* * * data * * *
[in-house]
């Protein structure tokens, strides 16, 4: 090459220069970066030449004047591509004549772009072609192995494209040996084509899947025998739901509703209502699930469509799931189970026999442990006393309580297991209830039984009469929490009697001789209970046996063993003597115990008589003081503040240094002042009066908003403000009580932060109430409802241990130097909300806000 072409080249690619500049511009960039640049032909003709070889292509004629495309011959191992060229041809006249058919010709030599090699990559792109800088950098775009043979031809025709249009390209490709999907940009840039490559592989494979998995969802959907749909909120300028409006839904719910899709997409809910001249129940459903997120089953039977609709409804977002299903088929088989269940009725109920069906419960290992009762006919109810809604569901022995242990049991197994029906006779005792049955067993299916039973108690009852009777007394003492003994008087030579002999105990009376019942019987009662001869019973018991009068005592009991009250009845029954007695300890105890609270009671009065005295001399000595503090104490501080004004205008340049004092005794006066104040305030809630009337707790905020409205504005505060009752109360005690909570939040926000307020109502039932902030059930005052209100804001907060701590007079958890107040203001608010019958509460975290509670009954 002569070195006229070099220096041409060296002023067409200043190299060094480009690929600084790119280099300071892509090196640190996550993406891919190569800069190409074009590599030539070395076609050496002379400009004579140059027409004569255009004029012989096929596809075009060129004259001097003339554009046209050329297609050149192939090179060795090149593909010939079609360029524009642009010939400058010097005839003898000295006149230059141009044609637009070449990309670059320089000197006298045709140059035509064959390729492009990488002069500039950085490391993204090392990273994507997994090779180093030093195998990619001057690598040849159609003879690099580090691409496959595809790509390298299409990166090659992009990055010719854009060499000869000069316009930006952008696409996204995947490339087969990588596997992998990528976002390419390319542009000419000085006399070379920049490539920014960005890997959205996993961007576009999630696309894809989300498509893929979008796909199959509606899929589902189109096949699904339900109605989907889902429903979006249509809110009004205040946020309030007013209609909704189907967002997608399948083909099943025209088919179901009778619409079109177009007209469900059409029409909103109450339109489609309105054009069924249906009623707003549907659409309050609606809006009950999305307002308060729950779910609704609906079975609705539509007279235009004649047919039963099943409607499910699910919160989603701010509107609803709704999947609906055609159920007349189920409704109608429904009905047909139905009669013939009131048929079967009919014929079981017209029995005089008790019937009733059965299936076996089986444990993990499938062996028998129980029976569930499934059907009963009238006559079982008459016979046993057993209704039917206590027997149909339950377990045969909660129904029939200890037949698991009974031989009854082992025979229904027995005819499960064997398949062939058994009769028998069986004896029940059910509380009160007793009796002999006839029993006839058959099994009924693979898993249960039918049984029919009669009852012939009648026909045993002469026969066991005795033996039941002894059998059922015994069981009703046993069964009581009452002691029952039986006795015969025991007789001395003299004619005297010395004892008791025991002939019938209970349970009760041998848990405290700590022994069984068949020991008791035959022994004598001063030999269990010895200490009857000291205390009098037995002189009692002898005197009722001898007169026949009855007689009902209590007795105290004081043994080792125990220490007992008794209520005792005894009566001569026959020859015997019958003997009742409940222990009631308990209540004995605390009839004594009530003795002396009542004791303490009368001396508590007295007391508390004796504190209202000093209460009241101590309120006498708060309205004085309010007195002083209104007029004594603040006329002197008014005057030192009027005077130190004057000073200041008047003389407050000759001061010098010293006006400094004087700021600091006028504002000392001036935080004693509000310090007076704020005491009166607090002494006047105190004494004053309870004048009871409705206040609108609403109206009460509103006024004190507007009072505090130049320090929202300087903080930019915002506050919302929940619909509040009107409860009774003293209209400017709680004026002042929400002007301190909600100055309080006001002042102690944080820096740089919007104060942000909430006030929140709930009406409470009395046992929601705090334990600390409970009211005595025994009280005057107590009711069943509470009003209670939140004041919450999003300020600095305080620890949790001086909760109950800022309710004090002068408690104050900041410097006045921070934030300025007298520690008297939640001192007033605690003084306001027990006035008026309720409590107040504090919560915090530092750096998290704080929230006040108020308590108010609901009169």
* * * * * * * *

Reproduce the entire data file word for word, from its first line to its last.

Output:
[in-house]
């Protein structure tokens, strides 16, 4: 090459220069970066030449004047591509004549772009072609192995494209040996084509899947025998739901509703209502699930469509799931189970026999442990006393309580297991209830039984009469929490009697001789209970046996063993003597115990008589003081503040240094002042009066908003403000009580932060109430409802241990130097909300806000 072409080249690619500049511009960039640049032909003709070889292509004629495309011959191992060229041809006249058919010709030599090699990559792109800088950098775009043979031809025709249009390209490709999907940009840039490559592989494979998995969802959907749909909120300028409006839904719910899709997409809910001249129940459903997120089953039977609709409804977002299903088929088989269940009725109920069906419960290992009762006919109810809604569901022995242990049991197994029906006779005792049955067993299916039973108690009852009777007394003492003994008087030579002999105990009376019942019987009662001869019973018991009068005592009991009250009845029954007695300890105890609270009671009065005295001399000595503090104490501080004004205008340049004092005794006066104040305030809630009337707790905020409205504005505060009752109360005690909570939040926000307020109502039932902030059930005052209100804001907060701590007079958890107040203001608010019958509460975290509670009954 002569070195006229070099220096041409060296002023067409200043190299060094480009690929600084790119280099300071892509090196640190996550993406891919190569800069190409074009590599030539070395076609050496002379400009004579140059027409004569255009004029012989096929596809075009060129004259001097003339554009046209050329297609050149192939090179060795090149593909010939079609360029524009642009010939400058010097005839003898000295006149230059141009044609637009070449990309670059320089000197006298045709140059035509064959390729492009990488002069500039950085490391993204090392990273994507997994090779180093030093195998990619001057690598040849159609003879690099580090691409496959595809790509390298299409990166090659992009990055010719854009060499000869000069316009930006952008696409996204995947490339087969990588596997992998990528976002390419390319542009000419000085006399070379920049490539920014960005890997959205996993961007576009999630696309894809989300498509893929979008796909199959509606899929589902189109096949699904339900109605989907889902429903979006249509809110009004205040946020309030007013209609909704189907967002997608399948083909099943025209088919179901009778619409079109177009007209469900059409029409909103109450339109489609309105054009069924249906009623707003549907659409309050609606809006009950999305307002308060729950779910609704609906079975609705539509007279235009004649047919039963099943409607499910699910919160989603701010509107609803709704999947609906055609159920007349189920409704109608429904009905047909139905009669013939009131048929079967009919014929079981017209029995005089008790019937009733059965299936076996089986444990993990499938062996028998129980029976569930499934059907009963009238006559079982008459016979046993057993209704039917206590027997149909339950377990045969909660129904029939200890037949698991009974031989009854082992025979229904027995005819499960064997398949062939058994009769028998069986004896029940059910509380009160007793009796002999006839029993006839058959099994009924693979898993249960039918049984029919009669009852012939009648026909045993002469026969066991005795033996039941002894059998059922015994069981009703046993069964009581009452002691029952039986006795015969025991007789001395003299004619005297010395004892008791025991002939019938209970349970009760041998848990405290700590022994069984068949020991008791035959022994004598001063030999269990010895200490009857000291205390009098037995002189009692002898005197009722001898007169026949009855007689009902209590007795105290004081043994080792125990220490007992008794209520005792005894009566001569026959020859015997019958003997009742409940222990009631308990209540004995605390009839004594009530003795002396009542004791303490009368001396508590007295007391508390004796504190209202000093209460009241101590309120006498708060309205004085309010007195002083209104007029004594603040006329002197008014005057030192009027005077130190004057000073200041008047003389407050000759001061010098010293006006400094004087700021600091006028504002000392001036935080004693509000310090007076704020005491009166607090002494006047105190004494004053309870004048009871409705206040609108609403109206009460509103006024004190507007009072505090130049320090929202300087903080930019915002506050919302929940619909509040009107409860009774003293209209400017709680004026002042929400002007301190909600100055309080006001002042102690944080820096740089919007104060942000909430006030929140709930009406409470009395046992929601705090334990600390409970009211005595025994009280005057107590009711069943509470009003209670939140004041919450999003300020600095305080620890949790001086909760109950800022309710004090002068408690104050900041410097006045921070934030300025007298520690008297939640001192007033605690003084306001027990006035008026309720409590107040504090919560915090530092750096998290704080929230006040108020308590108010609901009169």